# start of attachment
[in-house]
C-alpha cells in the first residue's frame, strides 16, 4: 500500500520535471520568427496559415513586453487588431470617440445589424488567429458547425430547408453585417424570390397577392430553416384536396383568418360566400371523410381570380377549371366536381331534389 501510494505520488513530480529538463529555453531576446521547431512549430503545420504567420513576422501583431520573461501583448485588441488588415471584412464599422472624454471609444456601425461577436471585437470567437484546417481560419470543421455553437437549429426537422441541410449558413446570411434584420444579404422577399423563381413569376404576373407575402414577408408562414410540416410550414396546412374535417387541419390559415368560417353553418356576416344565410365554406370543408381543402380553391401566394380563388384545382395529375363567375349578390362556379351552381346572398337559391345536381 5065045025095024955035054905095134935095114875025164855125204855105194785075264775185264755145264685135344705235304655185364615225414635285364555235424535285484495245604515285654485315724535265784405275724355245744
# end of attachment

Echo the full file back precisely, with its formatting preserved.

[in-house]
C-alpha cells in the first residue's frame, strides 16, 4: 500500500520535471520568427496559415513586453487588431470617440445589424488567429458547425430547408453585417424570390397577392430553416384536396383568418360566400371523410381570380377549371366536381331534389 501510494505520488513530480529538463529555453531576446521547431512549430503545420504567420513576422501583431520573461501583448485588441488588415471584412464599422472624454471609444456601425461577436471585437470567437484546417481560419470543421455553437437549429426537422441541410449558413446570411434584420444579404422577399423563381413569376404576373407575402414577408408562414410540416410550414396546412374535417387541419390559415368560417353553418356576416344565410365554406370543408381543402380553391401566394380563388384545382395529375363567375349578390362556379351552381346572398337559391345536381 5065045025095024955035054905095134935095114875025164855125204855105194785075264775185264755145264685135344705235304655185364615225414635285364555235424535285484495245604515285654485315724535265784405275724355245744